Marine Le Pen and Emmanuel Macron: Where the French Candidates Stand
PARIS — As Emmanuel Macron and Marine Le Pen prepare to face off in a presidential election on Sunday that will determine the future of France — and of Europe — the candidates are presenting vastly different views on core issues.
Ms. Le Pen, the far-right candidate of the National Front, is campaigning on an anti-immigration, anti-European Union, anti-globalization platform. Mr. Macron, a former economy minister and investment banker, is pro-business, in favor of free trade, and open to reinforcing economic and security ties with Europe.
With many French voters still undecided, we look at the candidates’ views on some of the major issues.
Ms. Le Pen sees the European Union as the root of many of France’s ills, and argues that France would be better off outside the bloc. She has pledged to start negotiations with Brussels to overhaul European institutions as soon as she is elected, and to hold a national referendum on taking France out of the union. She also wants France to abandon the euro and bring back a national currency — an idea that has rattled business leaders and financial markets. She would also pull France out of European trade agreements that, in her view, harm its interests.
Mr. Macron says all that would be a disaster from which France — and Europe — might never recover. He wants more integration and cooperation with the European Union on fiscal, trade and social legislation, and he has called for a dedicated budget for the eurozone. He says he would also negotiate a deal between the European Union and China on economic, environmental and security issues.
As other European countries recover from the financial crisis, France’s economy has remained stagnant, with unemployment stuck around 10 percent for four years.
Mr. Macron, who wants to keep France open to globalization, says he would jump-start stagnant growth with a business-friendly labor and tax overhaul that would make it easier for companies to hire and fire workers. He has vowed to cut taxes for workers and corporations and to invest 50 billion euros, or about $55 billion, in training, the environment, agriculture and infrastructure, while cutting €60 billion in public spending.
Ms. Le Pen says the types of deregulatory policies that Mr. Macron embraces would only make the position of workers more precarious. She calls for “intelligent protectionism” and backs nationalistic economic policies, such as favoring French businesses for public contracts. She would cut taxes for small businesses and put a 35 percent tax on products made by French companies abroad, while raising taxes on foreign workers to try to ensure “priority hiring of French people.”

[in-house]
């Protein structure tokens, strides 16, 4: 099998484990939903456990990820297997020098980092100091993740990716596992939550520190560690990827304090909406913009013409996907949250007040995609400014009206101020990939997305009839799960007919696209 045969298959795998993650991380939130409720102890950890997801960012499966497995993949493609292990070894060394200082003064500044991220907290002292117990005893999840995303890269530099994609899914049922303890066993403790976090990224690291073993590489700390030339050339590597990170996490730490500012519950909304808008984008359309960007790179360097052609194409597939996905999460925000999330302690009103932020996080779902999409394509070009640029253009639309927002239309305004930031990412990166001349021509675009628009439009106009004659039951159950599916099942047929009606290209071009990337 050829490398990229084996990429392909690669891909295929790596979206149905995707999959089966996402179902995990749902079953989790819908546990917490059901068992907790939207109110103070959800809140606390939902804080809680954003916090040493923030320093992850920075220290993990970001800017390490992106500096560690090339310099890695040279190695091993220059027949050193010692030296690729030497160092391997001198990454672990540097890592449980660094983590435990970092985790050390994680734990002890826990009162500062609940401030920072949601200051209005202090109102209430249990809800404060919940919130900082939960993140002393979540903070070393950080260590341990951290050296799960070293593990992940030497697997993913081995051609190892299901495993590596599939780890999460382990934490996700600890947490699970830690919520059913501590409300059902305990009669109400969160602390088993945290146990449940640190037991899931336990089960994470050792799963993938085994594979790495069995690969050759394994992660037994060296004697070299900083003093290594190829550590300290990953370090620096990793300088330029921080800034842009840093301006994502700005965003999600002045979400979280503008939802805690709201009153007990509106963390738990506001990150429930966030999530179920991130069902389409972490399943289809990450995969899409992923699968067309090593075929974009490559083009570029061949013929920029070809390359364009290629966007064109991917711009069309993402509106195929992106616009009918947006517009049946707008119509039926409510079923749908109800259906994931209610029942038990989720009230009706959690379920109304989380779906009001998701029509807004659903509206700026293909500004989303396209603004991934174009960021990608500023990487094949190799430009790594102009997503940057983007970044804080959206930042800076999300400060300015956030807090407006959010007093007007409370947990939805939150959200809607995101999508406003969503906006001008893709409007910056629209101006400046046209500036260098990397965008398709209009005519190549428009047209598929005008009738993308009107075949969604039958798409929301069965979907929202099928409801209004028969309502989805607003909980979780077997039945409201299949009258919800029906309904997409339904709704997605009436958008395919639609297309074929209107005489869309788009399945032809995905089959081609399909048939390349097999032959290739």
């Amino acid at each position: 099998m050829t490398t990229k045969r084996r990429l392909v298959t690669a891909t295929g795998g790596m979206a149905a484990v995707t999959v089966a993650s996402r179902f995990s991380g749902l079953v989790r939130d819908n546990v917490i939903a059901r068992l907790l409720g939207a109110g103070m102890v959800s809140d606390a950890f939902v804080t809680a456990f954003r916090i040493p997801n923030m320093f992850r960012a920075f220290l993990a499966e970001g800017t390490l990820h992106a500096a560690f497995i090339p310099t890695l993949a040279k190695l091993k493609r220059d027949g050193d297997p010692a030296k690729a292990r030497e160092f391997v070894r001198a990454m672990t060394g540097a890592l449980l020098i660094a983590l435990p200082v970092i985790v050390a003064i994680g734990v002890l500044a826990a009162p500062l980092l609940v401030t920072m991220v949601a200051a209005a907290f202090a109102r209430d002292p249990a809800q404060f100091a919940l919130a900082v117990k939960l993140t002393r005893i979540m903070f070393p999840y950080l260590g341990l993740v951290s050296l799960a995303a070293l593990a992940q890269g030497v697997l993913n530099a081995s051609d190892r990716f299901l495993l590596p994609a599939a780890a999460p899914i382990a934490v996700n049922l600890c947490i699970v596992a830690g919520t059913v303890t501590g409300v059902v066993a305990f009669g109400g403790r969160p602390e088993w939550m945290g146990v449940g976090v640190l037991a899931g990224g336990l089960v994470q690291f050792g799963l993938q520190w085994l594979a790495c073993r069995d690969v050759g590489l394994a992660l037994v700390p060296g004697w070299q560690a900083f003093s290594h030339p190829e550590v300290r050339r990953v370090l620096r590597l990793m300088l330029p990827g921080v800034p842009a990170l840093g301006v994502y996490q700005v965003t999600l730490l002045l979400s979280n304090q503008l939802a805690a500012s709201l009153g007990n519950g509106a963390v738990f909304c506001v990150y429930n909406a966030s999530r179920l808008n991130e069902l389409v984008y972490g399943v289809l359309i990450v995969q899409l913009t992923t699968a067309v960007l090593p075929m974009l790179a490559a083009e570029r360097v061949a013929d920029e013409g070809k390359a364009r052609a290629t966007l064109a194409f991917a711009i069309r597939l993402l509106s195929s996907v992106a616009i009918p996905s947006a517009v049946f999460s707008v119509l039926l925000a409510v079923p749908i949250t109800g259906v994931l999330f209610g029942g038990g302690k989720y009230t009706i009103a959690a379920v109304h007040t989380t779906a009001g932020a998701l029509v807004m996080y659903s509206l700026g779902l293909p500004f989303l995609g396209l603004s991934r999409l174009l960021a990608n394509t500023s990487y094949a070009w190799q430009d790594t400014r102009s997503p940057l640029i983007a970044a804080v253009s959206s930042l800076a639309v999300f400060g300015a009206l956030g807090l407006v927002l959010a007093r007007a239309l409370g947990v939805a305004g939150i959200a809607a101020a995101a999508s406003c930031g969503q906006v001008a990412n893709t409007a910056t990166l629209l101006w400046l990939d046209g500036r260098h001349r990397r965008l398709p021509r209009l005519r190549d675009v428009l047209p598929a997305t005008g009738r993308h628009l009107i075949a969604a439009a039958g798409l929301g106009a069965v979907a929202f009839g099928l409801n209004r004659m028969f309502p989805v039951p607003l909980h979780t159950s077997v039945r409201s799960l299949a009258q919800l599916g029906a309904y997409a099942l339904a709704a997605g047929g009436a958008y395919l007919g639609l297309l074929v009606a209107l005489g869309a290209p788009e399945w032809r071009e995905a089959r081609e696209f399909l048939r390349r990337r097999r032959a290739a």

Ms. Le Pen has seized on recent terrorist attacks and the influx of refugees into Europe to make immigration one of the hot-button issues of the campaign. She says she would restore national border controls and pull France from Schengen, an agreement that allows citizens of European countries to move freely among signatory nations. Legal immigration would be capped at 10,000 people a year, and refugees could apply for asylum only from outside France.
Mr. Macron says he would make France more attractive to skilled immigrants by shortening the visa application process, promoting “talent” visas and financing programs to help immigrants become more fluent in French. He would strengthen border security by hiring 5,000 more border guards, and would speed the process for asylum requests so that those who are denied could not linger in the country.
Tackling what Ms. Le Pen calls Islamic fundamentalism is a central axis of her campaign. She plans to dismantle organizations suspected of falling under extremist influence, deport foreigners suspected of having ties with Islamist extremist groups, and strip binational extremists of citizenship. To maintain security, she says she would add 50,000 military posts and 15,000 police jobs, and increase prison capacity by 40,000.
Mr. Macron wants to strengthen counterterrorism activity at the European level and reinforce French security and intelligence services. He hopes to recruit 10,000 additional police officers and increase prison capacity by 15,000. Cybersecurity and cyberdefense would be a national priority. He also favors creating a European defense fund and a European security council to help combat terrorism. And he would maintain a state of emergency put in place after the Paris terrorist attacks of November 2015.